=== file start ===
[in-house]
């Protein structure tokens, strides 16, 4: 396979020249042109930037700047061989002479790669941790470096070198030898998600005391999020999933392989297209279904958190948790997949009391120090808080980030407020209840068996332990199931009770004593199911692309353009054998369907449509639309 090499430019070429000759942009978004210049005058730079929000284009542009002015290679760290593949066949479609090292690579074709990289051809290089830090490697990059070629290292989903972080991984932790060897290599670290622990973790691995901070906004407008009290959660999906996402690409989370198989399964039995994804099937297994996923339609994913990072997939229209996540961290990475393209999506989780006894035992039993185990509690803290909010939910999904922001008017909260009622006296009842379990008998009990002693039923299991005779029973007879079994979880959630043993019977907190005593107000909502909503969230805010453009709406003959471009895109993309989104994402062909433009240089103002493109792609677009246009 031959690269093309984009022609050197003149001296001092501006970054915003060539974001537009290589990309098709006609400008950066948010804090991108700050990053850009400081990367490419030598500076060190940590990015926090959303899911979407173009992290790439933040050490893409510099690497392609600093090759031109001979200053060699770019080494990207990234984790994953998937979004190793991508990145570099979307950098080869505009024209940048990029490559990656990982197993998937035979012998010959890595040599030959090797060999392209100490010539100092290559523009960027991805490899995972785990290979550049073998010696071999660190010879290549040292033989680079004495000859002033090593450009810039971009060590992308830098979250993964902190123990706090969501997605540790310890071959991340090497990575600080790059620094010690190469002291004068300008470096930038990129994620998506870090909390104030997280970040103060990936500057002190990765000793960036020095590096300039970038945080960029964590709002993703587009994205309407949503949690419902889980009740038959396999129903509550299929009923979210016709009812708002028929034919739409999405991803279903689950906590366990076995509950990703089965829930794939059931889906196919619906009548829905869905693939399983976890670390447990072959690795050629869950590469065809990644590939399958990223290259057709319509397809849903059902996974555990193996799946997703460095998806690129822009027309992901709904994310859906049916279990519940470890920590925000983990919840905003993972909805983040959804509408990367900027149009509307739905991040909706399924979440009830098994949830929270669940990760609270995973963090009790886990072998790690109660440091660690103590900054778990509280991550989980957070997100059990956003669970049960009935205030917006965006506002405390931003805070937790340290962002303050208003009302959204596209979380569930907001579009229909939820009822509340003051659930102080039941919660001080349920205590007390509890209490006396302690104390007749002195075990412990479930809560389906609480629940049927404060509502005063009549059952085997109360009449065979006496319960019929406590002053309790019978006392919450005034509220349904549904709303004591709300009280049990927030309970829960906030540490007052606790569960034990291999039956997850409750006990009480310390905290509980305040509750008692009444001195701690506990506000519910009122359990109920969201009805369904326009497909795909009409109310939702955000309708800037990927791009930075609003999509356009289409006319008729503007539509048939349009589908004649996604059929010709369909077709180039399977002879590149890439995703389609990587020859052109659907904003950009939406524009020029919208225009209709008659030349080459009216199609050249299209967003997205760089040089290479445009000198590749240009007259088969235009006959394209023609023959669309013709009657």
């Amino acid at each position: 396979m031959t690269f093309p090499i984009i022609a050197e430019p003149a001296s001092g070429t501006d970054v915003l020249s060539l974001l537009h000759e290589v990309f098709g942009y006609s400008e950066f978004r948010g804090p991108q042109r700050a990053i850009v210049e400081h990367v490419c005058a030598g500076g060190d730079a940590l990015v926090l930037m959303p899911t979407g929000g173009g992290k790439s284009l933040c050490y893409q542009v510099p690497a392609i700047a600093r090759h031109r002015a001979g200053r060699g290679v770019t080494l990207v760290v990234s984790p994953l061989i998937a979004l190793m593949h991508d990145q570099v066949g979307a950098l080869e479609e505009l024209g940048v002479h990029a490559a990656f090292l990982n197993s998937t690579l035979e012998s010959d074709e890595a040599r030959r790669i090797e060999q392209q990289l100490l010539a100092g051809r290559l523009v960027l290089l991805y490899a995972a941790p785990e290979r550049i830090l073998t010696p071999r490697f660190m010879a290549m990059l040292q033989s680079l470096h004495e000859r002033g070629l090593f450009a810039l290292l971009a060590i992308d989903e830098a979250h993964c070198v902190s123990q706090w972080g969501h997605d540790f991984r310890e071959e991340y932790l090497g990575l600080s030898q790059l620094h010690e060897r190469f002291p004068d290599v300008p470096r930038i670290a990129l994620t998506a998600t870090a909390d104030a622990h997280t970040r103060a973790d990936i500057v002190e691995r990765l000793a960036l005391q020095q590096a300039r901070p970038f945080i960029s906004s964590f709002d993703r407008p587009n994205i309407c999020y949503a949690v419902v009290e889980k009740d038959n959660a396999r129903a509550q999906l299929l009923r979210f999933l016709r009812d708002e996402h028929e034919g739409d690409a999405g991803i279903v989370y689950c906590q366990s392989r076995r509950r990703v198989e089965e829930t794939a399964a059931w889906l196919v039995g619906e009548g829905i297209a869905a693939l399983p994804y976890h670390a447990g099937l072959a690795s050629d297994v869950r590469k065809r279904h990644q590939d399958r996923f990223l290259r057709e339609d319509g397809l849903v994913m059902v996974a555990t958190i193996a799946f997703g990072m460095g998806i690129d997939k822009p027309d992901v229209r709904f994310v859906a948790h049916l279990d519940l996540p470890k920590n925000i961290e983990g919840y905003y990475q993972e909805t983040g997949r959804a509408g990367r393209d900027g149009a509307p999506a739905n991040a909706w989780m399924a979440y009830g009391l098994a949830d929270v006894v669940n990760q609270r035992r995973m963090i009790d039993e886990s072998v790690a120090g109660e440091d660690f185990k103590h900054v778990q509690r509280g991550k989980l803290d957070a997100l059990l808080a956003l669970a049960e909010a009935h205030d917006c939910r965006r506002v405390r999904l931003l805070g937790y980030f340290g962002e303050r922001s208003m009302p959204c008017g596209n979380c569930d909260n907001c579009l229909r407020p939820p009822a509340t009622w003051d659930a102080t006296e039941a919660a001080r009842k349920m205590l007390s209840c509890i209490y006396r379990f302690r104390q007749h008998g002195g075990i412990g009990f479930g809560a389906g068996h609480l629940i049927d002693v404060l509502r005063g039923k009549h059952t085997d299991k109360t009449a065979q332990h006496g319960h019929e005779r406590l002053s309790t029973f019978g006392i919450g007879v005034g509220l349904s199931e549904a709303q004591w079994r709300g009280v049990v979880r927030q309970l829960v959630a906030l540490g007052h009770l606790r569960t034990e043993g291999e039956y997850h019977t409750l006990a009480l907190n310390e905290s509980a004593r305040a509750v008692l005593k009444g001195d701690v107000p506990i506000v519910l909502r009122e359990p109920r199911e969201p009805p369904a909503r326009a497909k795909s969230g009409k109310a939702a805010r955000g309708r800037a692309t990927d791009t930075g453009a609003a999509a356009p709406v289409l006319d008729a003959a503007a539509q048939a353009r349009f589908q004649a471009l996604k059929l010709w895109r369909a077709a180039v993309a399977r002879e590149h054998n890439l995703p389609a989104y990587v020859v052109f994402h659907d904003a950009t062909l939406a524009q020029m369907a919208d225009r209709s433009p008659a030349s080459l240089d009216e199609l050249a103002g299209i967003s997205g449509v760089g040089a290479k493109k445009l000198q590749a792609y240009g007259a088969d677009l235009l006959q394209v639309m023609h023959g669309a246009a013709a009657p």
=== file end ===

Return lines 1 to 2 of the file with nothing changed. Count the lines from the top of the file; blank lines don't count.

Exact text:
[in-house]
């Protein structure tokens, strides 16, 4: 396979020249042109930037700047061989002479790669941790470096070198030898998600005391999020999933392989297209279904958190948790997949009391120090808080980030407020209840068996332990199931009770004593199911692309353009054998369907449509639309 090499430019070429000759942009978004210049005058730079929000284009542009002015290679760290593949066949479609090292690579074709990289051809290089830090490697990059070629290292989903972080991984932790060897290599670290622990973790691995901070906004407008009290959660999906996402690409989370198989399964039995994804099937297994996923339609994913990072997939229209996540961290990475393209999506989780006894035992039993185990509690803290909010939910999904922001008017909260009622006296009842379990008998009990002693039923299991005779029973007879079994979880959630043993019977907190005593107000909502909503969230805010453009709406003959471009895109993309989104994402062909433009240089103002493109792609677009246009 031959690269093309984009022609050197003149001296001092501006970054915003060539974001537009290589990309098709006609400008950066948010804090991108700050990053850009400081990367490419030598500076060190940590990015926090959303899911979407173009992290790439933040050490893409510099690497392609600093090759031109001979200053060699770019080494990207990234984790994953998937979004190793991508990145570099979307950098080869505009024209940048990029490559990656990982197993998937035979012998010959890595040599030959090797060999392209100490010539100092290559523009960027991805490899995972785990290979550049073998010696071999660190010879290549040292033989680079004495000859002033090593450009810039971009060590992308830098979250993964902190123990706090969501997605540790310890071959991340090497990575600080790059620094010690190469002291004068300008470096930038990129994620998506870090909390104030997280970040103060990936500057002190990765000793960036020095590096300039970038945080960029964590709002993703587009994205309407949503949690419902889980009740038959396999129903509550299929009923979210016709009812708002028929034919739409999405991803279903689950906590366990076995509950990703089965829930794939059931889906196919619906009548829905869905693939399983976890670390447990072959690795050629869950590469065809990644590939399958990223290259057709319509397809849903059902996974555990193996799946997703460095998806690129822009027309992901709904994310859906049916279990519940470890920590925000983990919840905003993972909805983040959804509408990367900027149009509307739905991040909706399924979440009830098994949830929270669940990760609270995973963090009790886990072998790690109660440091660690103590900054778990509280991550989980957070997100059990956003669970049960009935205030917006965006506002405390931003805070937790340290962002303050208003009302959204596209979380569930907001579009229909939820009822509340003051659930102080039941919660001080349920205590007390509890209490006396302690104390007749002195075990412990479930809560389906609480629940049927404060509502005063009549059952085997109360009449065979006496319960019929406590002053309790019978006392919450005034509220349904549904709303004591709300009280049990927030309970829960906030540490007052606790569960034990291999039956997850409750006990009480310390905290509980305040509750008692009444001195701690506990506000519910009122359990109920969201009805369904326009497909795909009409109310939702955000309708800037990927791009930075609003999509356009289409006319008729503007539509048939349009589908004649996604059929010709369909077709180039399977002879590149890439995703389609990587020859052109659907904003950009939406524009020029919208225009209709008659030349080459009216199609050249299209967003997205760089040089290479445009000198590749240009007259088969235009006959394209023609023959669309013709009657």